The Denver Urban Debate League (DUDL) stands in solidarity with the Black community and allies of the Black community in condemning the continued oppression and persecution of Black bodies and Black voices in this country demonstrated by the murders of George Floyd, Breonna Taylor, Ahmed Arbery, Marvin Booker and countless other people of color who have lost their lives at the hands of racist law enforcement officers. We share the pain our students, teachers and colleagues are feeling right now as a result of the harsh reality of racial injustice and undue persecution.
We support those working for equity and justice and continue to believe in the power of amplifying voices and open dialogue in achieving sustained change. We commend our coaches, supporters and students, like DUDL alum Denver School Board Director Tay Anderson, who are raising their voices for justice and assembling in non-violent protest in honor of George Floyd and all Black lives. We stand for an equal, just society with freedom from fear and hatred. At the core of the Denver Urban Debate League’s values and mission is advancing educational equity in our community, so that young people of color have access to the tools they need to advocate for change and engage with questions of public policy. We believe that the skills fostered by speech and debate competition are critical skills, necessary for young leaders to effectively dismantle institutional racism and injustice.
This fall when students return to speech and debate competition, whether it be online or in person, they will join students all over the country debating the topic of criminal justice reform. If you would like to get involved and listen to what our students have to say please email DUDLVolunteers@gmail.com. If you would like to learn more about our programs and ways you can support our students please visit www.DenverDebate.org.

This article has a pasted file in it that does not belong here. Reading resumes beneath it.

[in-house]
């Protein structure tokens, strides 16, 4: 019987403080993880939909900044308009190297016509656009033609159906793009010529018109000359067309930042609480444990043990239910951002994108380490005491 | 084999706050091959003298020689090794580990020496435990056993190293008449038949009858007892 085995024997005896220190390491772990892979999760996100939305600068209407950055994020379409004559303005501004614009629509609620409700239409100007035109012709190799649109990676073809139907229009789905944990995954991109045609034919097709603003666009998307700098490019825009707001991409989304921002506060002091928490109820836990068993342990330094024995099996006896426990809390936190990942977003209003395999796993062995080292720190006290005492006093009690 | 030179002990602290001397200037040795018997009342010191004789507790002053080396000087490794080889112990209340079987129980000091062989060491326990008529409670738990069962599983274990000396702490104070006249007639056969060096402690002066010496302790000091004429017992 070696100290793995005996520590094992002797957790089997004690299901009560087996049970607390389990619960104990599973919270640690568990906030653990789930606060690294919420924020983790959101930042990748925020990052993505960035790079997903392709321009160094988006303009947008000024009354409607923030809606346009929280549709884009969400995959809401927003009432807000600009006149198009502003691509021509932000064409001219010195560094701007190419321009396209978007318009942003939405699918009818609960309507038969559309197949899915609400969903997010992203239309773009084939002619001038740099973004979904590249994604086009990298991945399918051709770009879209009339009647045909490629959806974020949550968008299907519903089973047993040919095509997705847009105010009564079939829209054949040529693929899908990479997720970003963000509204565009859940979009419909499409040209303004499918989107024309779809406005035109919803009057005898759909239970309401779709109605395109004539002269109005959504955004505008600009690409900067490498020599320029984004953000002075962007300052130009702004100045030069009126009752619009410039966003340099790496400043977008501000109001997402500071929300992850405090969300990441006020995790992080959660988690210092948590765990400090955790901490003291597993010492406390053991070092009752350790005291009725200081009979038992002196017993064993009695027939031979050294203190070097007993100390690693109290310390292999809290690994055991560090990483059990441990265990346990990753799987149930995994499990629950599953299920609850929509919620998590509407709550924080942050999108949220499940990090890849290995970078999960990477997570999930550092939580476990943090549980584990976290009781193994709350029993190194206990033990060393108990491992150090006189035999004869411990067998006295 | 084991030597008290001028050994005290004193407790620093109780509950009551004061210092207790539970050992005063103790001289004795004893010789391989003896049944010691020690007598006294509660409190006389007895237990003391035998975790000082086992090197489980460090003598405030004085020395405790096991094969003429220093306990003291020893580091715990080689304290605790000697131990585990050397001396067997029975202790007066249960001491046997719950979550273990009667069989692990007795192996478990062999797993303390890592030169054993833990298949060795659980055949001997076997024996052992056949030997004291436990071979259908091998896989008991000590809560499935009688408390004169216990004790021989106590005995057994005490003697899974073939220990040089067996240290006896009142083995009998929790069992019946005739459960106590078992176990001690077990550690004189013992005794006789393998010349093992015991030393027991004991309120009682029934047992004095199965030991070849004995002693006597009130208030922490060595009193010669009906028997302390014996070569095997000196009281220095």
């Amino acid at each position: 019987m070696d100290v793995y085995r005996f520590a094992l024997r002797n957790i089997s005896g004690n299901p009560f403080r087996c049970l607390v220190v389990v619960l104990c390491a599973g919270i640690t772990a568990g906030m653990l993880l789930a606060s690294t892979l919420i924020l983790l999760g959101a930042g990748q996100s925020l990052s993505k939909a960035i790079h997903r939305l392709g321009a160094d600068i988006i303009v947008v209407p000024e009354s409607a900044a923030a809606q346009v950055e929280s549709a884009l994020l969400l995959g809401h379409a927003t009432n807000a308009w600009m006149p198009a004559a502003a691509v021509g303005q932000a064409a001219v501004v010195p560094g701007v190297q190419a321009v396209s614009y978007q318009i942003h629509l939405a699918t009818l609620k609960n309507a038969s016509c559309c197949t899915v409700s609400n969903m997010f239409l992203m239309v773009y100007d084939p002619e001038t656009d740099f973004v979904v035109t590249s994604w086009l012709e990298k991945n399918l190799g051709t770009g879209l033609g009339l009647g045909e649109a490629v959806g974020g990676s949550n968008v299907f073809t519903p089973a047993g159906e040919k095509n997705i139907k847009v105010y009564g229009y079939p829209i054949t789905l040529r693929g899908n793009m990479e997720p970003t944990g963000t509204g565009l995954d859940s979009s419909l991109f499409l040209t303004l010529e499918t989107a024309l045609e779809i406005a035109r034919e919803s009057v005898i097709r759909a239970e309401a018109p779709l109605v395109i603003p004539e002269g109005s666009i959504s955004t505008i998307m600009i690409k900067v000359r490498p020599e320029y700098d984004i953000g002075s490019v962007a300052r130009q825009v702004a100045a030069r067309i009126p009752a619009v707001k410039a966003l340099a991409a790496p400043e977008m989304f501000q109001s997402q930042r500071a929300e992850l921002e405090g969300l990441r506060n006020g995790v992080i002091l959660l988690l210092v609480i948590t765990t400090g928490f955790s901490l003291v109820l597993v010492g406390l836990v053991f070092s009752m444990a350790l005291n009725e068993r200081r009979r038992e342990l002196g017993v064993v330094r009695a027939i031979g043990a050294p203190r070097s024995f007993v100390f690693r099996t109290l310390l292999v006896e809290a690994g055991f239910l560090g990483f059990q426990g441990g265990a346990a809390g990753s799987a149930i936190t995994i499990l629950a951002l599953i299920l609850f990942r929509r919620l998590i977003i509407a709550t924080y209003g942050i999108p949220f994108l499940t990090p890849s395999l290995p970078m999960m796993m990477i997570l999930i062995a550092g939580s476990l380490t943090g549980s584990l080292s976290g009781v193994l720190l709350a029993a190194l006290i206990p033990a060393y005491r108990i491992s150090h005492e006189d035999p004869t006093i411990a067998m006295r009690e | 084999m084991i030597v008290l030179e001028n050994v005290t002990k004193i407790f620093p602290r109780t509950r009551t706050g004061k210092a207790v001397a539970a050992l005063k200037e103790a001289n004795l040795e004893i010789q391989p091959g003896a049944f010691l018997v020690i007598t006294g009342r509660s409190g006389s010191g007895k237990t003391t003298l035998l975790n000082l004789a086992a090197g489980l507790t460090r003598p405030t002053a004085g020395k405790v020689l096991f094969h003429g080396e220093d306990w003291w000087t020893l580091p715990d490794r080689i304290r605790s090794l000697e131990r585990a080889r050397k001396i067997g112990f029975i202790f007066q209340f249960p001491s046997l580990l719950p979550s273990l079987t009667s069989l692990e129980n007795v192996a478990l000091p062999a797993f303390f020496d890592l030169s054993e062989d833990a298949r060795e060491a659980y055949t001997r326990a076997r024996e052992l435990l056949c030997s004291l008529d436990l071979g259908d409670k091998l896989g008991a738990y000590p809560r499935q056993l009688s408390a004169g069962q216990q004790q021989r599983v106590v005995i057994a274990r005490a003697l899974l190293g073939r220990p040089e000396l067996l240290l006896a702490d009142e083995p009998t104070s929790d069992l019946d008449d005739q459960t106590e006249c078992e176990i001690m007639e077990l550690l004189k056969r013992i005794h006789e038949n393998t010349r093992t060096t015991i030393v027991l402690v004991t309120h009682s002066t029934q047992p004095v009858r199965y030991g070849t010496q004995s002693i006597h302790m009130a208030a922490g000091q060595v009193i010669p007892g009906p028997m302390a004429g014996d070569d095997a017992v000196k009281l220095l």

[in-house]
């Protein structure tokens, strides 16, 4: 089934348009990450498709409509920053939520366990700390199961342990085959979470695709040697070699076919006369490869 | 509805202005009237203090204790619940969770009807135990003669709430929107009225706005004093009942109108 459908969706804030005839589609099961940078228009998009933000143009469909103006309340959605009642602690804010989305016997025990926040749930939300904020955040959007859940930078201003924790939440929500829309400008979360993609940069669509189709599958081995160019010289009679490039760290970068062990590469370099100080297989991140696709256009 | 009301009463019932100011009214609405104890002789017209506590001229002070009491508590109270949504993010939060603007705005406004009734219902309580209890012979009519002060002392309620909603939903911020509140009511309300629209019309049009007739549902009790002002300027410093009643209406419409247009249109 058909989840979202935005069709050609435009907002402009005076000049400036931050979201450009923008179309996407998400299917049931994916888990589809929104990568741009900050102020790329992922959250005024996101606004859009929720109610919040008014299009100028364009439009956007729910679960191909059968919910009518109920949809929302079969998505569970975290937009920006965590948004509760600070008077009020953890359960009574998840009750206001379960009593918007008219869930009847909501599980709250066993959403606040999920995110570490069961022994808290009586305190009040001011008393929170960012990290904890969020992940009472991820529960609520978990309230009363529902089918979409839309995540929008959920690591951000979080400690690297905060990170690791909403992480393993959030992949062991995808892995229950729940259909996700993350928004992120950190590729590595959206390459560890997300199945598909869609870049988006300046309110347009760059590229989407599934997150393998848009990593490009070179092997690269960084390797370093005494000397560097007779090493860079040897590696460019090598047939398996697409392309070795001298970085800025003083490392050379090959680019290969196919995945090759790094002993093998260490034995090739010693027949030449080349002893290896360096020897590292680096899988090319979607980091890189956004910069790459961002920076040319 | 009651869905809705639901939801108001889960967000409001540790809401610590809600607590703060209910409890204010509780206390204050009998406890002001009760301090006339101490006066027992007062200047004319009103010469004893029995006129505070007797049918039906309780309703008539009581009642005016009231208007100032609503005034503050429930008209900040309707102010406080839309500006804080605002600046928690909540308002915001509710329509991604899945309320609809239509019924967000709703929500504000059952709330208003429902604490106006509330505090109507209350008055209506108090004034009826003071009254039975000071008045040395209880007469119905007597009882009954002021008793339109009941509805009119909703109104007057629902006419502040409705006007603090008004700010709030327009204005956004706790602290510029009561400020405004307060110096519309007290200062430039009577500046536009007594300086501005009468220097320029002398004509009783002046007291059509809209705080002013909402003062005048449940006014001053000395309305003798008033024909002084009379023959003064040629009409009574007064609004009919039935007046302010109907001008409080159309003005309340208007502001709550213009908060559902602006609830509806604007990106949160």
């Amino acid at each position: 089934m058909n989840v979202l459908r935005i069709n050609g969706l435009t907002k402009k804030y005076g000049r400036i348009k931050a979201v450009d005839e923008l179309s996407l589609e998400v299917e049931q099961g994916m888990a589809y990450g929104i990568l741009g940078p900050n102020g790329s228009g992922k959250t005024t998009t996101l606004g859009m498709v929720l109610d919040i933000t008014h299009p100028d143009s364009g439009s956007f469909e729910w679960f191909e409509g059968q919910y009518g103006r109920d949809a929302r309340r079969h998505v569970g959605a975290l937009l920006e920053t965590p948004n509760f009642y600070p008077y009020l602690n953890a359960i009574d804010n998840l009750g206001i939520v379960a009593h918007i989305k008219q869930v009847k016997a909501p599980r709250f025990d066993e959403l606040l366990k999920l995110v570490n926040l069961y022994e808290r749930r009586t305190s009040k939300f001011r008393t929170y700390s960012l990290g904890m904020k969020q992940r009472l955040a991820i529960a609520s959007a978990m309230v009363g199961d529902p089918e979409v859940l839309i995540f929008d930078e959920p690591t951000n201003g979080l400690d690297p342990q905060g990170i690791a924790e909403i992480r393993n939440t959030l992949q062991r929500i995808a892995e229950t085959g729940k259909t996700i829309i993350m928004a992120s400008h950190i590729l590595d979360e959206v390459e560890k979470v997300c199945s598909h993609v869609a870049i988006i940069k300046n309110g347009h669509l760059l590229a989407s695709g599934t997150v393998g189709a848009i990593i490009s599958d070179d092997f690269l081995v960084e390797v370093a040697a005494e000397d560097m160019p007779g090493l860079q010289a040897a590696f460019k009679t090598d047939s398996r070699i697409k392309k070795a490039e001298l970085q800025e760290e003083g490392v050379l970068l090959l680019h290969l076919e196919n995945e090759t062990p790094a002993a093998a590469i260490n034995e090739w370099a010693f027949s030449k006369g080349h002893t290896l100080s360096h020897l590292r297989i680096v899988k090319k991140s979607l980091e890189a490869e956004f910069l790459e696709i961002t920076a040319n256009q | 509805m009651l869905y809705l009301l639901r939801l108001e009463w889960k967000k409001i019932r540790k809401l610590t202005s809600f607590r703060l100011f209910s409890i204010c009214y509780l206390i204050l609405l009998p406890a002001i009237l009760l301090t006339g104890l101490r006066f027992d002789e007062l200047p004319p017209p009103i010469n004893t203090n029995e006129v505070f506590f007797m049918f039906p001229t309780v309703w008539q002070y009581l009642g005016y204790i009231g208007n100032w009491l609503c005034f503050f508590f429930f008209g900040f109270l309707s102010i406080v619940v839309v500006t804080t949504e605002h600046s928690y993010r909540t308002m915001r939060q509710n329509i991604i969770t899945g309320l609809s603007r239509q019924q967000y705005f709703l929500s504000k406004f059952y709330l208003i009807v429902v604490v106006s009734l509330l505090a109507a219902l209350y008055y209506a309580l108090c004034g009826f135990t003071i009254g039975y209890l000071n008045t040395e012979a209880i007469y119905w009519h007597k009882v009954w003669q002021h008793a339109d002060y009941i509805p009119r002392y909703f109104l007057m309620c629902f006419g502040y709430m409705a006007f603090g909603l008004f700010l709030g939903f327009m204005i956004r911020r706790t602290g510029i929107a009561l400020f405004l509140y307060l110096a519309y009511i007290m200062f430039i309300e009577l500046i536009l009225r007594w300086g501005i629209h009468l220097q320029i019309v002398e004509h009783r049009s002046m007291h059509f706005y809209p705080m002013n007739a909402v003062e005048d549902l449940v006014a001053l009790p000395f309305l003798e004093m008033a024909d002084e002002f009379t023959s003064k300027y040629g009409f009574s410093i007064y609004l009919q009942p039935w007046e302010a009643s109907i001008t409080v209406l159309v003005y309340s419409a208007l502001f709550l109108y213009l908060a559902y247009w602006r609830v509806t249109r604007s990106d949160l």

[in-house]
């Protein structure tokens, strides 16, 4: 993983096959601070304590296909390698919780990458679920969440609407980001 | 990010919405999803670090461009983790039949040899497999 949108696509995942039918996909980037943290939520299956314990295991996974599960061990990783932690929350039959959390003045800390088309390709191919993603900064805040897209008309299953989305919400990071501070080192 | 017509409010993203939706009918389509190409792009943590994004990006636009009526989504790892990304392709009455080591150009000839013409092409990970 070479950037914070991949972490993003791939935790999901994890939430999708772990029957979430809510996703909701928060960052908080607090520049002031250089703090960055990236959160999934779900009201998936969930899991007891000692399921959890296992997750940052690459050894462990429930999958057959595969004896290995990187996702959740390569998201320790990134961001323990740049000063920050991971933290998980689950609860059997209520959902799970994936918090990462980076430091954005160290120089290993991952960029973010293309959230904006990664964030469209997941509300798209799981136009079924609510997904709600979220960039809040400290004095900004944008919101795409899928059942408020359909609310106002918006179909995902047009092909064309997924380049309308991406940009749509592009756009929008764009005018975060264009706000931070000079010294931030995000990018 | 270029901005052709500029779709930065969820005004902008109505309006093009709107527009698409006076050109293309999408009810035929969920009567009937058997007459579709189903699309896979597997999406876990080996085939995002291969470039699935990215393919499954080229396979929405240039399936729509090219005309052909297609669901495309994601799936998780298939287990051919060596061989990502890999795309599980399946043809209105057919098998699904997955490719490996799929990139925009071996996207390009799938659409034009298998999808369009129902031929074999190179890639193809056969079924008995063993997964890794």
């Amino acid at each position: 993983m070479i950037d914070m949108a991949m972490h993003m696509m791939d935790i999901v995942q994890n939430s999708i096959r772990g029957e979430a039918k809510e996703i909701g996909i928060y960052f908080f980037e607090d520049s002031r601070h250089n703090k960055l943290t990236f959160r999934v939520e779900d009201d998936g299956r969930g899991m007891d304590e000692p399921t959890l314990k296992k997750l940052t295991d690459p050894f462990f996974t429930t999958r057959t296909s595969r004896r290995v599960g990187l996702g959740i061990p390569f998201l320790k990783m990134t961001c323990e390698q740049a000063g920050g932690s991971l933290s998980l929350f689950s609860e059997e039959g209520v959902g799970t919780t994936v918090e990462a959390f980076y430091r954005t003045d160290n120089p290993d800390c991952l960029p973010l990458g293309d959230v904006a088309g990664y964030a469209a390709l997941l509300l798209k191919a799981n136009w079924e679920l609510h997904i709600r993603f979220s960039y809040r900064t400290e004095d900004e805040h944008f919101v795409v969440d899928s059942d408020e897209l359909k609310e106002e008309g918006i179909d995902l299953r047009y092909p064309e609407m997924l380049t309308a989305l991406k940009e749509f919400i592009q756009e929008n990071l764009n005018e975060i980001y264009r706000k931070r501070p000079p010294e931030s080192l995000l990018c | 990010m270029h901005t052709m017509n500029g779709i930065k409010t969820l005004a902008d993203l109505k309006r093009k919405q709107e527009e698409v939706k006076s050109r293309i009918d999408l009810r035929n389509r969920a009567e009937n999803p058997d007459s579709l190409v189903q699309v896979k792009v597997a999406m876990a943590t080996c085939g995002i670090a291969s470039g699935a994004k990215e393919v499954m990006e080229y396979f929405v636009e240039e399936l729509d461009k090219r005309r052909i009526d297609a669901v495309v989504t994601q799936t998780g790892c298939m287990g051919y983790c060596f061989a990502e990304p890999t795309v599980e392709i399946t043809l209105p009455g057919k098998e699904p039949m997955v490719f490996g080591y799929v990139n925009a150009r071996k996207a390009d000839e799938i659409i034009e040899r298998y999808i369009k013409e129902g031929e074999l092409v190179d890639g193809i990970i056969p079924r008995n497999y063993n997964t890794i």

We hope you will all stand in solidarity with Black Lives Matter at this historic turning point in our country’s history. As State Representative Leslie Herod said this week,
“We are tired. We are angry. We are rising.”
Let us all rise together to declare Black Lives Matter and work for effective and meaningful change.
Calling all DUDL Students! We are looking for submissions in POETRY, ORATORY, and DRAMA to compete in the 2020 Virtual City Championships! The winners will be announced on May 28th during the Virtual Student Achievement Celebration. For information on how to compete, look under the For Students tab. Submissions are due by May 23rd. Good luck!
After years of advocating and then judging pandemic disaster scenarios in policy debate rounds, it is now time to find out what I really believe and how I act in the face of an actual pandemic.
There are variations in people's approaches to determine how much harm is coming from coronavirus and its illness, COVID-19.
- Some describe the problem by the numbers of cases and deaths at his moment. I dismissed those numbers as unimportant, as they were transient and did not reflect the extent of likely harm.
- Doctors record the cases they see and public health officials aggregate them. Often, the numbers are compared to previous numbers or with current numbers for other illnesses, and changes create a trend of what to expect. I pay lots of attention to these numbers and trends.